It’s always sad to see an aspect of a culture finally disappear, and so the weight of the last two men who speak the lost language Ayapaneco must be very troubling. And yet it seems these two men have stopped speaking to one another entirely. Though others are familiar with portions of the language and may be able to hold brief conversations in it, a language that existed for thousands of years and still is known by two people may never be spoken in a fluent conversation ever again.
The two elderly men, Manuel Segovia and Isidro Velazquez are very different people who have very little in common. But what they do have in common carries with it the last remnants of a language that was cut from Mexico when Spanish was mandated. The men, aged 75 and 69 respectively have been described as having very different personality types and live in different regions.
Ayapaneco, also often referred to as the “True Voice” of the Mixe Zoque family is only a small sliver of the 68 languages spoken when the Spanish first arrived. The primary cause of the language dying out is the mandatory Spanish education to its speakers alongside a dying out of the original speaking population.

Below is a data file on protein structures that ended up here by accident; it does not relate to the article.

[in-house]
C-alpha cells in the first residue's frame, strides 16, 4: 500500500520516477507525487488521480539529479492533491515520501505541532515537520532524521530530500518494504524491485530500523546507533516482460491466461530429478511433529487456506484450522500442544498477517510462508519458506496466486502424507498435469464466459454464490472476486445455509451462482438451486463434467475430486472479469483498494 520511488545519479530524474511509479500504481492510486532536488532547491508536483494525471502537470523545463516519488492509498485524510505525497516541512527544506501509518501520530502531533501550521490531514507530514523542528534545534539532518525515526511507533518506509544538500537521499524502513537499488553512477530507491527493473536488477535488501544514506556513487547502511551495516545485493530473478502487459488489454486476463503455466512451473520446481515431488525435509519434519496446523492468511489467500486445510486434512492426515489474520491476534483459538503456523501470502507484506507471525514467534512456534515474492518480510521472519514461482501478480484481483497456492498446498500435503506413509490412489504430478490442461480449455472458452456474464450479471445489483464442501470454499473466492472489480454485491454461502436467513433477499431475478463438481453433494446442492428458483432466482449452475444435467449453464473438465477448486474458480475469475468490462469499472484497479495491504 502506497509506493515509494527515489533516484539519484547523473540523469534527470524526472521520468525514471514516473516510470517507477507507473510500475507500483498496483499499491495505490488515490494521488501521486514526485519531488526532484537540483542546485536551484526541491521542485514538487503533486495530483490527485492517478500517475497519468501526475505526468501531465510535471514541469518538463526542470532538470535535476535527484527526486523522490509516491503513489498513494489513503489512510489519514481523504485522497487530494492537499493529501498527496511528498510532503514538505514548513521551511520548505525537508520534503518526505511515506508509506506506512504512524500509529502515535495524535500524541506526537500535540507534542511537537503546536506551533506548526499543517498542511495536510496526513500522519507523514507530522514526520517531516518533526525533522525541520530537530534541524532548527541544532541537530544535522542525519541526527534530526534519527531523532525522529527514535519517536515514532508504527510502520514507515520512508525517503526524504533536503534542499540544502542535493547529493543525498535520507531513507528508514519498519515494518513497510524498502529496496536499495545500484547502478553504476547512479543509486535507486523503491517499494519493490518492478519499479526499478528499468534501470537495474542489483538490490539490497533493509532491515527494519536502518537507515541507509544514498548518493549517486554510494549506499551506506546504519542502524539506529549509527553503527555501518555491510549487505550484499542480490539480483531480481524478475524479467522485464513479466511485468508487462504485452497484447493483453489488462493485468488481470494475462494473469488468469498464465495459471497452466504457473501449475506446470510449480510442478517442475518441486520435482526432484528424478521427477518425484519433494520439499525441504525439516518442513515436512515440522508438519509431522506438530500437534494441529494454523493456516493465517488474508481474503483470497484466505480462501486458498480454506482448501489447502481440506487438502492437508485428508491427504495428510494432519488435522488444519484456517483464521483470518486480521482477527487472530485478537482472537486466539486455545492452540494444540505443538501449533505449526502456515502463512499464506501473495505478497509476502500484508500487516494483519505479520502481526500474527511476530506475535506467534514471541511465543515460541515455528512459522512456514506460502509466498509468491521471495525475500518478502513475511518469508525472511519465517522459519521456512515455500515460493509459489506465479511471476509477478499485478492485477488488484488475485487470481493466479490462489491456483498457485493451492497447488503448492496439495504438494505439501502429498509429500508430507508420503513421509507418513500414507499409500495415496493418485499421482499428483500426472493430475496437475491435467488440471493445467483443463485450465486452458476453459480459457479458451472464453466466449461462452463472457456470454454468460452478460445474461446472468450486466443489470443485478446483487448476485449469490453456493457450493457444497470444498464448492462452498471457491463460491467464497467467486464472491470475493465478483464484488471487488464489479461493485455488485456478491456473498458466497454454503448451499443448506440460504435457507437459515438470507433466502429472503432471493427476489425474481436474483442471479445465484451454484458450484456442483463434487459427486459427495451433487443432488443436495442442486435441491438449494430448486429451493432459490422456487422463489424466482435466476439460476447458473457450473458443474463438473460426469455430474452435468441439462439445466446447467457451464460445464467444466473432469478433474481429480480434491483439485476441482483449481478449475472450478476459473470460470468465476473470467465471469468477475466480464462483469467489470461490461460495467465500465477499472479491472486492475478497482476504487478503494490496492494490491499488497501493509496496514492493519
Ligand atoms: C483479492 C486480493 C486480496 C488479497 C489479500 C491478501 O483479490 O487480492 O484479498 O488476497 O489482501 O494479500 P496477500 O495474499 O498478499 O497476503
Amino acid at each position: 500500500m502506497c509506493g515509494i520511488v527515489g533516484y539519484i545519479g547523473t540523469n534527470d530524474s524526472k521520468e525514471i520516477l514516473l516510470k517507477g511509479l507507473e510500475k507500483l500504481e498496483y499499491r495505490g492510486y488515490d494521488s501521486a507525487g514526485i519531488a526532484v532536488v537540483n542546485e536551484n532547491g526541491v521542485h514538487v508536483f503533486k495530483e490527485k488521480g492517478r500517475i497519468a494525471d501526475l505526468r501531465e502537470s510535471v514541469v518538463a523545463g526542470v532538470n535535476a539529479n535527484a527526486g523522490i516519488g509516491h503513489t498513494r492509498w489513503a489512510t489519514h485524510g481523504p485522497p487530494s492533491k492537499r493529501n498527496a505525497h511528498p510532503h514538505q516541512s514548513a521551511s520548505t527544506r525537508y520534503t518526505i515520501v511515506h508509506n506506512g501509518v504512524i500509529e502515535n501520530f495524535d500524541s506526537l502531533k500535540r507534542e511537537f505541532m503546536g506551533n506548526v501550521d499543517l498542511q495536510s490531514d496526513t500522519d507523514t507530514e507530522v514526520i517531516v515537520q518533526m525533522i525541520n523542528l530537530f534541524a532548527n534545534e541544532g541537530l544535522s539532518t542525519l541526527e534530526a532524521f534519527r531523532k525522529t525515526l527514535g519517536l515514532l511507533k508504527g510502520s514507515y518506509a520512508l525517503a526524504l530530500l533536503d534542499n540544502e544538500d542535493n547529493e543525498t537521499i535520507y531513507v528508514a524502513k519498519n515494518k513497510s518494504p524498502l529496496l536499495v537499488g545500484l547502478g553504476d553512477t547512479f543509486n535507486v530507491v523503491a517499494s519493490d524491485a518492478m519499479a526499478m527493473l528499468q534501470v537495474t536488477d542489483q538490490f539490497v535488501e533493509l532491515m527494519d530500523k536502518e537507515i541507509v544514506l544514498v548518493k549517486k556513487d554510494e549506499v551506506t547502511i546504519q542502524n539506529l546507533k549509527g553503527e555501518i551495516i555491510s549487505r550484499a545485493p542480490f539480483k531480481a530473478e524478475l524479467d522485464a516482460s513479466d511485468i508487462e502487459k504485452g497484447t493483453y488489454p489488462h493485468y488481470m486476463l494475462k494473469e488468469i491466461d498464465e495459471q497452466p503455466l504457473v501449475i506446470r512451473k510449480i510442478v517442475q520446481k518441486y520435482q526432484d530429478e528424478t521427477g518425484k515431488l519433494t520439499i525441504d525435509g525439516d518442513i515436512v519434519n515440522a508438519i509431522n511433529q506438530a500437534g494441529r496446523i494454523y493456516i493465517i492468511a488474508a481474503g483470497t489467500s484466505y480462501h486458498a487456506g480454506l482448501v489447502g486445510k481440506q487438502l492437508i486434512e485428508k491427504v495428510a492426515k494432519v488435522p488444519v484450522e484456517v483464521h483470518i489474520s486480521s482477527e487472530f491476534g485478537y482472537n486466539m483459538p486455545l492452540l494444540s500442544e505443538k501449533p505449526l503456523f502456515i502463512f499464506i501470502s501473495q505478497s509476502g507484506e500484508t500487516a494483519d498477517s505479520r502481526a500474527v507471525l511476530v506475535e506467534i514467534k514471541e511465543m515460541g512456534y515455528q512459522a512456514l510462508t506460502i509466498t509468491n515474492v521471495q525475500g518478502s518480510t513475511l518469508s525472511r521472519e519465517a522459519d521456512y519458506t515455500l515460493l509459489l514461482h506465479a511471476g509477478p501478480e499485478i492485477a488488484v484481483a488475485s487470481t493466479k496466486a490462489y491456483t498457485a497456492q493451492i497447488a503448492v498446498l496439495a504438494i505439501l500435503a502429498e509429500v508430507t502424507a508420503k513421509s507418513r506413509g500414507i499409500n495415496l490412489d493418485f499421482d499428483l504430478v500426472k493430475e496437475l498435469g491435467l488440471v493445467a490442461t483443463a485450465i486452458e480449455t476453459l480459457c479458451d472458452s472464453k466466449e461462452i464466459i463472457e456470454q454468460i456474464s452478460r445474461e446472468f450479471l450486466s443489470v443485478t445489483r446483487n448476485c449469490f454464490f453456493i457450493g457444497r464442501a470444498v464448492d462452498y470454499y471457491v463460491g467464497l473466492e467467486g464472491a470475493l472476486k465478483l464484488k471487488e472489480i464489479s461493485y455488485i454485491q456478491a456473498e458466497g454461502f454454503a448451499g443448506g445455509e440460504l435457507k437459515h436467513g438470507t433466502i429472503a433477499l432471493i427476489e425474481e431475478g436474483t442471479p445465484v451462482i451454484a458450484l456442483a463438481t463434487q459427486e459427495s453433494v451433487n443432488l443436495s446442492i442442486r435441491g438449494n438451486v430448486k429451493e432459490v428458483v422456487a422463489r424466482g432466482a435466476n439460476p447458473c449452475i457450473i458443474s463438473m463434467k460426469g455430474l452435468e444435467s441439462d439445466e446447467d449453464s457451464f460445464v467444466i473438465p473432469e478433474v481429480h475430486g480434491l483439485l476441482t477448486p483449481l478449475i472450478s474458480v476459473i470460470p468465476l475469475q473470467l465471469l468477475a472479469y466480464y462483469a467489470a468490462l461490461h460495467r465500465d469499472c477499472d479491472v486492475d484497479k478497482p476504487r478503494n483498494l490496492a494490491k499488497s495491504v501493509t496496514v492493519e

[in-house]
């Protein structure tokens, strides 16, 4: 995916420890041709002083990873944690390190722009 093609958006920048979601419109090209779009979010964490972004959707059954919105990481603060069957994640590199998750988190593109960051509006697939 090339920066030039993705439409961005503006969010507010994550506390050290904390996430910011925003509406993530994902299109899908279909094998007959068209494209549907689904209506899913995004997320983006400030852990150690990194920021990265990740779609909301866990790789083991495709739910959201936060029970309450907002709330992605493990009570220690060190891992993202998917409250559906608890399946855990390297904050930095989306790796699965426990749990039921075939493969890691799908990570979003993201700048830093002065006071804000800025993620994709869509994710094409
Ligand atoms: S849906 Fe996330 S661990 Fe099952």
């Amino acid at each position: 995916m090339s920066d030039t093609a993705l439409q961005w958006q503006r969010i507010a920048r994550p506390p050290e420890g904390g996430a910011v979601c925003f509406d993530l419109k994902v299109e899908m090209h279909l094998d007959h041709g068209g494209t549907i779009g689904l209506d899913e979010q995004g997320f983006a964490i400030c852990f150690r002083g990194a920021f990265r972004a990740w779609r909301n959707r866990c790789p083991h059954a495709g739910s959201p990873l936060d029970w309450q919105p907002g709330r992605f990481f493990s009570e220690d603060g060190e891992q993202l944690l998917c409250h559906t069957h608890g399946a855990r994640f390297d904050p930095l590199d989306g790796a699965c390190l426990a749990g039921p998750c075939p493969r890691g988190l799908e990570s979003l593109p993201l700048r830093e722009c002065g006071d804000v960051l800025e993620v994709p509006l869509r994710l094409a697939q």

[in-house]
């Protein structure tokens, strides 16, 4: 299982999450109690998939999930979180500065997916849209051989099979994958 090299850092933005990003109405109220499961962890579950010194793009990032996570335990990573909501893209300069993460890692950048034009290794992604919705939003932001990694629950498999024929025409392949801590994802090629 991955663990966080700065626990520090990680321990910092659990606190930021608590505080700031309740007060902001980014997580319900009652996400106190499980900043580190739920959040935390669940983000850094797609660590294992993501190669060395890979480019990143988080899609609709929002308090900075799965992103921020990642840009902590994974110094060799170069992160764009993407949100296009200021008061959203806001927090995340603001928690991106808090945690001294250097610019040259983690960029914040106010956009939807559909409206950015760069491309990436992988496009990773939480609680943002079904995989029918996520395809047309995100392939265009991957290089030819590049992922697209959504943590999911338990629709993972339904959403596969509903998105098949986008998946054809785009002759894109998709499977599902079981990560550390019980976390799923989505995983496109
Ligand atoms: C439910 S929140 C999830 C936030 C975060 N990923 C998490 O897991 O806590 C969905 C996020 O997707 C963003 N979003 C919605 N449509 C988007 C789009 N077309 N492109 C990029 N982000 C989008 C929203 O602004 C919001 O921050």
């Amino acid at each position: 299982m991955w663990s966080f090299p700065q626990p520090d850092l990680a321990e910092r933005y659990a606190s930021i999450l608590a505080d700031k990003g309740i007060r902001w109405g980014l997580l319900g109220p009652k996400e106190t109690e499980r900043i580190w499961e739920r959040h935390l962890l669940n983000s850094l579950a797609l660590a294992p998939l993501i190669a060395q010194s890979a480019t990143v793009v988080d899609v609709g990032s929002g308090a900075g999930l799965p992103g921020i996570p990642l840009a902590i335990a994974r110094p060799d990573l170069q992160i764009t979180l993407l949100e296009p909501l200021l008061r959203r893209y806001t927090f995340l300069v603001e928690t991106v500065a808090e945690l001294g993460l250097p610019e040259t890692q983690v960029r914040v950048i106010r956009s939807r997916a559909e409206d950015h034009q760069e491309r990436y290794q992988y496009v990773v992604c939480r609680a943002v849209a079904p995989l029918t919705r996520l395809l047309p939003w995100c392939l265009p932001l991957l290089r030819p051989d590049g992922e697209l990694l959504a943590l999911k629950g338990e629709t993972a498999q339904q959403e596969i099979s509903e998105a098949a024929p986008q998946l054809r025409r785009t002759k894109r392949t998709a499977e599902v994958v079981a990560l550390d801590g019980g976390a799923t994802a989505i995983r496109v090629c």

Language extinction and language death are two different consequences of colonization and the changing of cultures over the course of time. In North America, when settlers from England, France, Portugal, and Spain arrived the plethora of native languages were replaced by those of the colonists. Over time this became useful during World War II when the Navajo Code Talkers used a new language built upon their own original code was used and secret messages were built using them.
And there have been other dead or extinct languages in the past. The important distinction between the two is that a dead language is one which is spoken, but never used as a person’s primary language while an extinct language is one that has been entirely lost forever.
But language death isn’t always a sad tale. It’s arguable in some circles that all languages are undergoing a form of death as they change over time. In the constantly shifting culture of the world it’s easy to see these changes each day as new words are introduced, often starting out as slang and eventually old words are phased out as being obsolete.
Unfortunately, it is also not an uncommon fate for languages who were once widely spoken. It is estimated that in the next 39 years over 6,300 languages will die out according to Southwest University for Nationalities College of Liberal Arts. This would be a rate of approximately 161 per year. While there isn’t a language crisis (some welcome this phenomenon as it will provide more streamlined communication in the world) it will mean a large part of history may be lost forever, and provide future historians with massive obstacles to overcome when attempting to decipher the past.